Peak Vintage Cast-Iron
5 Reasons You Should Buy This $2,800 Cast-Iron Skillet Immediately
Buying vintage cast iron is a game, a task perhaps better suited for a private investigator than a collector — where the seeker must be able to pair dates to logos, maker’s marks, handle shapes or other such seemingly minute details to evaluate rarity and value.
In the yard sale or flea market environment, this must be done at once, because there are others out there with their handy blue, grey and red books. But on eBay, you can take a moment to come to your senses, and allow yourself to fall hard for the prestige of a skillet this rare. Here are five reasons a $2,800 skillet is the best thing you’ll buy all year.
It’s a Griswold.
For the uninitiated, Griswold is king and court in the vintage skillet world. It’s important to get a grasp of this. It was as dominant a force in the industry in its time (1865-1957) as Lodge is today. Today, skillets that carry its name are lauded for their craftsmanship and attention to detail (more on this later).
It’s exceptionally rare.
This skillet was manufactured between 1924 and 1939. Griswold updated the trademark stamp on the stove side of its skillets many times, and that it changed the font of its name from italics to block lettering in 1920; some of the skillets with this block lettering received more incisions — “Cast Iron Skillet,” “Erie PA, U.S.A,” and the number at the hilt. We also know that it didn’t make skillets this large (13″) with a heat ring until 1924, and the block lettering was reverted back to italics around 1939. All together, this skillet is old, has more identification points than any Griswold ever made and, due to the decline of wood stoves at the time, was not manufactured all that often. So, there’s that.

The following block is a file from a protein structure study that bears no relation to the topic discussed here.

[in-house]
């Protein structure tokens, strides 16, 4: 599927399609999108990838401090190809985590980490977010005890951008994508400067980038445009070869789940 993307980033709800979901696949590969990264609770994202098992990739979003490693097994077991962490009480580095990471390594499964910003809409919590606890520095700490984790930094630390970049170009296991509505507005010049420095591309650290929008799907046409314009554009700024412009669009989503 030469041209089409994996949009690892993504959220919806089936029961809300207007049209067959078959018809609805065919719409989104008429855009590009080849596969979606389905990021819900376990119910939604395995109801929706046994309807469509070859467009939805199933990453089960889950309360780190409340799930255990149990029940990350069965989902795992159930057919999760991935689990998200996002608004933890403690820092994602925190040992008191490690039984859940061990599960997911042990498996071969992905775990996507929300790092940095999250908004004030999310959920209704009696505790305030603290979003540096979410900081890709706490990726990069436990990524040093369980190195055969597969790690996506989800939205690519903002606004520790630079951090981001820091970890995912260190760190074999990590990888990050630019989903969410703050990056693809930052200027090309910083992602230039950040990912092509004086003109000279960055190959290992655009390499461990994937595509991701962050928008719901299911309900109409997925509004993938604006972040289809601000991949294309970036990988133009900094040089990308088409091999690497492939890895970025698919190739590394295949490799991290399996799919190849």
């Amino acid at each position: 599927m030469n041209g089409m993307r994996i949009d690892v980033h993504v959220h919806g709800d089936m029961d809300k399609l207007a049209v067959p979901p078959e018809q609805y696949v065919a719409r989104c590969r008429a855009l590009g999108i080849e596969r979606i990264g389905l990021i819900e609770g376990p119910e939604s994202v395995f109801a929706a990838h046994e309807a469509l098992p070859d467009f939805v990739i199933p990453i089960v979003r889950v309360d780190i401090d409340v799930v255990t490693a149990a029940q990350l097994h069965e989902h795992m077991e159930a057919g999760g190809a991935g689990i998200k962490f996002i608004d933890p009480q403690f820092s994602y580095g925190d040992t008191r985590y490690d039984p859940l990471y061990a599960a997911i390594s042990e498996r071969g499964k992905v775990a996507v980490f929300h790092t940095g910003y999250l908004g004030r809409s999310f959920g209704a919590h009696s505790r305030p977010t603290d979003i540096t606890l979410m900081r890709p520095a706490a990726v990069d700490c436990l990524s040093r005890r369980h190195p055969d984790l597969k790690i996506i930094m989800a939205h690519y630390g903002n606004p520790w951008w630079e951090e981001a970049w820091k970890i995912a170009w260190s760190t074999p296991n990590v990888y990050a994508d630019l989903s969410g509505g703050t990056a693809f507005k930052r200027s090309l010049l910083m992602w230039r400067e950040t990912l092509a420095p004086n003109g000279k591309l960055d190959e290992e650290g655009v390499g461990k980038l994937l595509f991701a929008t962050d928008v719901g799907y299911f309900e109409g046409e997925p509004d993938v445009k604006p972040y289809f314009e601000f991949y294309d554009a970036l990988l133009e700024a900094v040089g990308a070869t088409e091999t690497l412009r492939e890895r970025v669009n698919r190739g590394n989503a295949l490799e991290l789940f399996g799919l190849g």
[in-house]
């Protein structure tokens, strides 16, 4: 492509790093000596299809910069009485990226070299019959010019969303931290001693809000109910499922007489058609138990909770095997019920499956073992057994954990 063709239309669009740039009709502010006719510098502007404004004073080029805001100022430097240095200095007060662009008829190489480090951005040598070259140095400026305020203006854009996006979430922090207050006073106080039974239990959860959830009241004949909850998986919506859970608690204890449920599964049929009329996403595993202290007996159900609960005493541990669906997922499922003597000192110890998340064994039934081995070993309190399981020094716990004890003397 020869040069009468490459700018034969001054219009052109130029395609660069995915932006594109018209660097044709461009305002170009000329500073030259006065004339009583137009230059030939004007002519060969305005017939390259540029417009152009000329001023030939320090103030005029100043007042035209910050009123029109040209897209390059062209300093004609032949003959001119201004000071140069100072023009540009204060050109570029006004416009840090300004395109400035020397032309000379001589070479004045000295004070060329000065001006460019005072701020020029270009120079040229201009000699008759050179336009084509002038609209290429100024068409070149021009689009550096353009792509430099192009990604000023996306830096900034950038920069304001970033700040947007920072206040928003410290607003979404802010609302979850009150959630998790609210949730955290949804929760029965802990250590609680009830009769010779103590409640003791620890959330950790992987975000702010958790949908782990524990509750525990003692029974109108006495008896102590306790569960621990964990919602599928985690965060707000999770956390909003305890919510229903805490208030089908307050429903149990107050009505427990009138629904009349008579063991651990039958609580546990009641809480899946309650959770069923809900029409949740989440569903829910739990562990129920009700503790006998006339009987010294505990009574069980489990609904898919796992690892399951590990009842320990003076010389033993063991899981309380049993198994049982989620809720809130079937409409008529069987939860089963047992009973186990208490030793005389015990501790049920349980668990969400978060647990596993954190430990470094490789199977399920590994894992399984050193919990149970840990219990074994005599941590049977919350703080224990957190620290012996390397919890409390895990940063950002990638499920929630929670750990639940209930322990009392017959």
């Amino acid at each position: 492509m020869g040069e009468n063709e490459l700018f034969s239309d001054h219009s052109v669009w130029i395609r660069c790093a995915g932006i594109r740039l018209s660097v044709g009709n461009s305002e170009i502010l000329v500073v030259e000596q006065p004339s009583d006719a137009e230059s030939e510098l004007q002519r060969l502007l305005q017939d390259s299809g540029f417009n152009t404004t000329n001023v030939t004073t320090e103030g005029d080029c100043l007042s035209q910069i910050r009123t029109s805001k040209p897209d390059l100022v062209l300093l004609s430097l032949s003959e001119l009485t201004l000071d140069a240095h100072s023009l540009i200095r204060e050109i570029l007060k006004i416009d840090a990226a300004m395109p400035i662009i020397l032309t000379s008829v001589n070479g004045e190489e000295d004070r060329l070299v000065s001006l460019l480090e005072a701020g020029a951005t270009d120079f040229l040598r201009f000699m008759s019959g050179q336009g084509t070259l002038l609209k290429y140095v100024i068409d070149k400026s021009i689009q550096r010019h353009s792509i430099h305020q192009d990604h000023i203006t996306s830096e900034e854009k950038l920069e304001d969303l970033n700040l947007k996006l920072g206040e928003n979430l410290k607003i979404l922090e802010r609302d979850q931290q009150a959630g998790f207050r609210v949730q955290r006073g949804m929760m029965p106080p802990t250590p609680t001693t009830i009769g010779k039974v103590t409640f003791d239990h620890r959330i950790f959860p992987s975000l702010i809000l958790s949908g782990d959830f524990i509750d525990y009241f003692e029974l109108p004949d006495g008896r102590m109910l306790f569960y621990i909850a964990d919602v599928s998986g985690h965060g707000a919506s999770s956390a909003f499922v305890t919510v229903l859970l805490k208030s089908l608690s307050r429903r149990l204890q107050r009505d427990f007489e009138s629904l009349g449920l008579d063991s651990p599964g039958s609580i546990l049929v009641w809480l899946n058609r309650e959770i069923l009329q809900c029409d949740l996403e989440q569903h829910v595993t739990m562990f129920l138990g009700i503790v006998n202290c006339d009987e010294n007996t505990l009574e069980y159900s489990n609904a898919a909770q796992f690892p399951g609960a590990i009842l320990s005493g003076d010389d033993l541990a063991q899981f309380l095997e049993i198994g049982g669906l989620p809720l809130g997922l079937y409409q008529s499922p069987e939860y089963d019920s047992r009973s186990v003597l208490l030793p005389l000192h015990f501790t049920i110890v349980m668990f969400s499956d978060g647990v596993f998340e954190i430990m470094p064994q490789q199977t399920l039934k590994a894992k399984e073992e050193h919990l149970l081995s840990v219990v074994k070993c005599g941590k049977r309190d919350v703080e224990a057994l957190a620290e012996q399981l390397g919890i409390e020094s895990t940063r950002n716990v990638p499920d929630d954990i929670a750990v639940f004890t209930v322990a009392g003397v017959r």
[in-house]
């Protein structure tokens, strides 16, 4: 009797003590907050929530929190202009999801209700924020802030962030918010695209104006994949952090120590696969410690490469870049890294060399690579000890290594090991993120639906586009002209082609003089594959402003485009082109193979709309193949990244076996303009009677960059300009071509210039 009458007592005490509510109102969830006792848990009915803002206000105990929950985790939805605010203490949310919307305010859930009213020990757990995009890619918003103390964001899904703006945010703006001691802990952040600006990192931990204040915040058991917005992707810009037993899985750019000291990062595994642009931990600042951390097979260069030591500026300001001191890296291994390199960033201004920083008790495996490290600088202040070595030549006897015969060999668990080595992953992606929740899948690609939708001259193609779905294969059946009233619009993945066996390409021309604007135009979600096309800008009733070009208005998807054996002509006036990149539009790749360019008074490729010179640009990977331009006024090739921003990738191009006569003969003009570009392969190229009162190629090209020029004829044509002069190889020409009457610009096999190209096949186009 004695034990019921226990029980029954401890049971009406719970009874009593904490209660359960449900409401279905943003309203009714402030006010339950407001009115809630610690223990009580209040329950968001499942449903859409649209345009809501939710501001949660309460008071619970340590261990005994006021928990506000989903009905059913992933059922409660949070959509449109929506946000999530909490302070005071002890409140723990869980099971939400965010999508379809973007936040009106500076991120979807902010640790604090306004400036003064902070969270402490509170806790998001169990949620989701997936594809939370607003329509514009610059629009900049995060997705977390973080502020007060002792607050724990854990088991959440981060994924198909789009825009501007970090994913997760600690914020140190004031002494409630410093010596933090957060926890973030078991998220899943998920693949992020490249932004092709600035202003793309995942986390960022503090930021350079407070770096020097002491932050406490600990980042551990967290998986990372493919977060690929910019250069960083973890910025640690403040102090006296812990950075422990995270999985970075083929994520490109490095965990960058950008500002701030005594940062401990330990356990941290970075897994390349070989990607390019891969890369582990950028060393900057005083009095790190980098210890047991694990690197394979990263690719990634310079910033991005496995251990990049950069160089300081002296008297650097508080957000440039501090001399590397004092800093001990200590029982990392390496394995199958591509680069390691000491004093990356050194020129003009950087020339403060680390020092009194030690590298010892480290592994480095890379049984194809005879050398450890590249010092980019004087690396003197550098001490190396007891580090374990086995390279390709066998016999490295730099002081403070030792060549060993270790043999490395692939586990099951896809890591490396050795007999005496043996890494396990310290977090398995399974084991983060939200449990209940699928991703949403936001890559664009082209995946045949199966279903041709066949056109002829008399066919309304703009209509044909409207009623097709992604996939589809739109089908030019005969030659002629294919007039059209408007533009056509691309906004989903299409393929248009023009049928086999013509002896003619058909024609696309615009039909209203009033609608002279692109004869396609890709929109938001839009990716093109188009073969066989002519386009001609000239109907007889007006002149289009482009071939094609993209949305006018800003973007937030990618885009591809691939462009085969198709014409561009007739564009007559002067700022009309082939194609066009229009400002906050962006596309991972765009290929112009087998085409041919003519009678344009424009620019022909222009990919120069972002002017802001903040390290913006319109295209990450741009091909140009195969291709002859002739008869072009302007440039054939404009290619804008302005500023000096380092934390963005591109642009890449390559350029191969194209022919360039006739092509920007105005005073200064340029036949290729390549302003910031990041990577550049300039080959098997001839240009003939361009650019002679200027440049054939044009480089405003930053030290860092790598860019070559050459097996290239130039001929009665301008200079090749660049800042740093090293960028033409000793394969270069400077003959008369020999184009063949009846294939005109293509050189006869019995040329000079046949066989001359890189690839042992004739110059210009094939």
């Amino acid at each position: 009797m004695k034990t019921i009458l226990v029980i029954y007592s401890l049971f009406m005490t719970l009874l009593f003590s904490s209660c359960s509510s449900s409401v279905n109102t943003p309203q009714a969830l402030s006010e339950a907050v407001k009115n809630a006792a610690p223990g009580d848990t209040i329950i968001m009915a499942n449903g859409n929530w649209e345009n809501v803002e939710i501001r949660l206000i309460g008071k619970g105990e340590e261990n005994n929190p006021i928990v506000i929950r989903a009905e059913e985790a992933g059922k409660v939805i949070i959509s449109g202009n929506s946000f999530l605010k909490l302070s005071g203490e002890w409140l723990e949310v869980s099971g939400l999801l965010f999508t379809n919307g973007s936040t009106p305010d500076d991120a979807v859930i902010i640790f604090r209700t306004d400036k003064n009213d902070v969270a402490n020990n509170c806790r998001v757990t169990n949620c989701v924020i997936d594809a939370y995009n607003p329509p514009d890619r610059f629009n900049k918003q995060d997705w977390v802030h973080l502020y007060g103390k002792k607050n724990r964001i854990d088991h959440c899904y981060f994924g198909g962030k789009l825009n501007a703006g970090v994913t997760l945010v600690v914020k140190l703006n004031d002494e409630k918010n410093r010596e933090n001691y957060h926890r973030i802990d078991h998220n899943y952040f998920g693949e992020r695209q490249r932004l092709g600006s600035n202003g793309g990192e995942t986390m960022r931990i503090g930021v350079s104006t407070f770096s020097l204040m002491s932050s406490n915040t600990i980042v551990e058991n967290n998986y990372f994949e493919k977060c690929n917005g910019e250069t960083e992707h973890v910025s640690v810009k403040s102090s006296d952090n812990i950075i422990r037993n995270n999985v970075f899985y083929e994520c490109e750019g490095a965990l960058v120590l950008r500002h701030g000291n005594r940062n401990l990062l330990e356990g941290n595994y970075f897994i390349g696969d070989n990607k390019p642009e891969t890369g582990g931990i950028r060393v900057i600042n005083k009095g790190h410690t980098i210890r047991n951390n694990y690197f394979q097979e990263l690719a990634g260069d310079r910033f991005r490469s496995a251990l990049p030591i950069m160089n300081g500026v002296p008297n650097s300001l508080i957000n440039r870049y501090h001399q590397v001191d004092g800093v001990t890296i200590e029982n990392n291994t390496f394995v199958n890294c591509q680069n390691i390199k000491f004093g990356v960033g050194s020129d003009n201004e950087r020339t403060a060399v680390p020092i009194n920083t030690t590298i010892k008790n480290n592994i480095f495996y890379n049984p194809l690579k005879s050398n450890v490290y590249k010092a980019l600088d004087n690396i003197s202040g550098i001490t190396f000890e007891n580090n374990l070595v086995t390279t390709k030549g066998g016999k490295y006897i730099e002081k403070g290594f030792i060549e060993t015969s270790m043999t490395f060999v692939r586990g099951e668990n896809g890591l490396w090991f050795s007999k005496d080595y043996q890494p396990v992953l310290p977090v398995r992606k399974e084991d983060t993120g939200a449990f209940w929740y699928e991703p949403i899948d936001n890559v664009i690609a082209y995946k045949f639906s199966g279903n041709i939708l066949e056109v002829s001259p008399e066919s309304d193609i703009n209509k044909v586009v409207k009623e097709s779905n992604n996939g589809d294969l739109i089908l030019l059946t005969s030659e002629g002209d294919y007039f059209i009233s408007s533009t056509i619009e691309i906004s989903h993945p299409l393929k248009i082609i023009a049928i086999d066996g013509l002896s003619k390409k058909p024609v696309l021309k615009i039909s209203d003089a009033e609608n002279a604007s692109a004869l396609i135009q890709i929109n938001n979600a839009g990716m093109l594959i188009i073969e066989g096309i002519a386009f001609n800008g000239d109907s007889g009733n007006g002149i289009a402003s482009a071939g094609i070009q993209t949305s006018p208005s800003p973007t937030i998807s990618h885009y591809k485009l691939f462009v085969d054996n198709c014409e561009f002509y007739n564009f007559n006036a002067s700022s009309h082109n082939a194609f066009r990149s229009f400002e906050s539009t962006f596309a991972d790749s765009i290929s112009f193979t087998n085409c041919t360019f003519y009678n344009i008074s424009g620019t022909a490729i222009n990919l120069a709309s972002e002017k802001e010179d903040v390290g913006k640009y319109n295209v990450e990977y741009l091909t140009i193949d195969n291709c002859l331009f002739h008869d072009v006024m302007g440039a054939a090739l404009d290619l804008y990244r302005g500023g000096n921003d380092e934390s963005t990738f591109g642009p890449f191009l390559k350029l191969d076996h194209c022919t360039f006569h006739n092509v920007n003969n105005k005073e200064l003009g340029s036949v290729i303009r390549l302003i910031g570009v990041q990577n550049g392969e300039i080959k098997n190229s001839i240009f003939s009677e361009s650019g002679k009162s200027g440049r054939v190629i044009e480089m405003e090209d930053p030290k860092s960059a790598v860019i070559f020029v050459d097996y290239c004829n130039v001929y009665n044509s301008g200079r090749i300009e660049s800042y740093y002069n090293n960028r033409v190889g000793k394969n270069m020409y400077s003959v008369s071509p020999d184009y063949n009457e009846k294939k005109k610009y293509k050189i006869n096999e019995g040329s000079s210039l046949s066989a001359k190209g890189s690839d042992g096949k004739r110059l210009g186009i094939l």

It’s the best skillet you’ll ever use.
This thing is special. By way of hand-casting from black sand molds, obsessive attention to iron quality and complete commitment to a hand-made process, it would not be inaccurate to call Griswold the Apple of its industry in its time. Its skillets are the benchmark that many contemporary cast-iron makers riff on (including my modern grail cast iron), but don’t quite nail down.
It’s in great shape.
Somewhere down the road, the idea that cast iron is at all durable was latched on to, proliferated and is now too big to effectively shoot down. Cast-iron skillets are absolutely, unequivocably not durable. They can chip, crack, shatter and warp from drops, overheating, cooling too fast and a number of other things you wouldn’t think are issues. That makes this skillet — which, again, is just under 100 years old and extremely rare — something of a miracle. The fact it has no chips, cracks, dings or visible signs of warping is sort of astonishing. That said, request more and detailed images of the cooking surface before buying just to be safe.
It’s going to last forever.
It’s made it this far without much trouble. So long as you don’t toss it in a campfire then an ice bath, it’ll do just fine with regular use. Or you could condemn it to a life of hanging on the wall. It is that pretty.